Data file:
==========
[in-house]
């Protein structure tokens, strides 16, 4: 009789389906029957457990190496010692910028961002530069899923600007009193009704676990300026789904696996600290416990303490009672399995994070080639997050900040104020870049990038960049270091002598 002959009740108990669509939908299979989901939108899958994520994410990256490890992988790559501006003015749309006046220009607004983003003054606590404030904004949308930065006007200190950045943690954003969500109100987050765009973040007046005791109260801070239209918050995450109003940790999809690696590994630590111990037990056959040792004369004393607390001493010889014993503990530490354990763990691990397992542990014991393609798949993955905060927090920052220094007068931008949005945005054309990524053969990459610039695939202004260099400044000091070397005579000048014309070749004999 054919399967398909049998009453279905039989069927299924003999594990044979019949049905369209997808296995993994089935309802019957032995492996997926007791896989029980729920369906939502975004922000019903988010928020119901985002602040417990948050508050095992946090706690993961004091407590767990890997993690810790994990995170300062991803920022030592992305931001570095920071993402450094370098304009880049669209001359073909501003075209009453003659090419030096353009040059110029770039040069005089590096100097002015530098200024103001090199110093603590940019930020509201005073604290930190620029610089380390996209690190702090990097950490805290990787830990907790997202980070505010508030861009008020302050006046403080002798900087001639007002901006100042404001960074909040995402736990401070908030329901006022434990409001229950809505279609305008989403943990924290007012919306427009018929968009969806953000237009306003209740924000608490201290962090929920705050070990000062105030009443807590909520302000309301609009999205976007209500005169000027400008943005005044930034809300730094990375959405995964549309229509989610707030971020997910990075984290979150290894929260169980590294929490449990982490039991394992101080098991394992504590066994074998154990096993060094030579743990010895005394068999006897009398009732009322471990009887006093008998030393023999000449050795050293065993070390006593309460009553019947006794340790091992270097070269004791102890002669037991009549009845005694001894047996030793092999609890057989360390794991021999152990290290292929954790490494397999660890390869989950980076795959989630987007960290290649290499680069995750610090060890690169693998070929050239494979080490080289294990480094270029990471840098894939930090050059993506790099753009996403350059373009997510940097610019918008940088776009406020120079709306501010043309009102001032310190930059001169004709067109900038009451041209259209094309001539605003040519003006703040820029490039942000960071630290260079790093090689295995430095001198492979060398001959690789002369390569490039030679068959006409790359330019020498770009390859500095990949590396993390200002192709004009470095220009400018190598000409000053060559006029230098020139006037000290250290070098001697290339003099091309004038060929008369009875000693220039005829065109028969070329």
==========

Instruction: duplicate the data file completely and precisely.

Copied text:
[in-house]
């Protein structure tokens, strides 16, 4: 009789389906029957457990190496010692910028961002530069899923600007009193009704676990300026789904696996600290416990303490009672399995994070080639997050900040104020870049990038960049270091002598 002959009740108990669509939908299979989901939108899958994520994410990256490890992988790559501006003015749309006046220009607004983003003054606590404030904004949308930065006007200190950045943690954003969500109100987050765009973040007046005791109260801070239209918050995450109003940790999809690696590994630590111990037990056959040792004369004393607390001493010889014993503990530490354990763990691990397992542990014991393609798949993955905060927090920052220094007068931008949005945005054309990524053969990459610039695939202004260099400044000091070397005579000048014309070749004999 054919399967398909049998009453279905039989069927299924003999594990044979019949049905369209997808296995993994089935309802019957032995492996997926007791896989029980729920369906939502975004922000019903988010928020119901985002602040417990948050508050095992946090706690993961004091407590767990890997993690810790994990995170300062991803920022030592992305931001570095920071993402450094370098304009880049669209001359073909501003075209009453003659090419030096353009040059110029770039040069005089590096100097002015530098200024103001090199110093603590940019930020509201005073604290930190620029610089380390996209690190702090990097950490805290990787830990907790997202980070505010508030861009008020302050006046403080002798900087001639007002901006100042404001960074909040995402736990401070908030329901006022434990409001229950809505279609305008989403943990924290007012919306427009018929968009969806953000237009306003209740924000608490201290962090929920705050070990000062105030009443807590909520302000309301609009999205976007209500005169000027400008943005005044930034809300730094990375959405995964549309229509989610707030971020997910990075984290979150290894929260169980590294929490449990982490039991394992101080098991394992504590066994074998154990096993060094030579743990010895005394068999006897009398009732009322471990009887006093008998030393023999000449050795050293065993070390006593309460009553019947006794340790091992270097070269004791102890002669037991009549009845005694001894047996030793092999609890057989360390794991021999152990290290292929954790490494397999660890390869989950980076795959989630987007960290290649290499680069995750610090060890690169693998070929050239494979080490080289294990480094270029990471840098894939930090050059993506790099753009996403350059373009997510940097610019918008940088776009406020120079709306501010043309009102001032310190930059001169004709067109900038009451041209259209094309001539605003040519003006703040820029490039942000960071630290260079790093090689295995430095001198492979060398001959690789002369390569490039030679068959006409790359330019020498770009390859500095990949590396993390200002192709004009470095220009400018190598000409000053060559006029230098020139006037000290250290070098001697290339003099091309004038060929008369009875000693220039005829065109028969070329």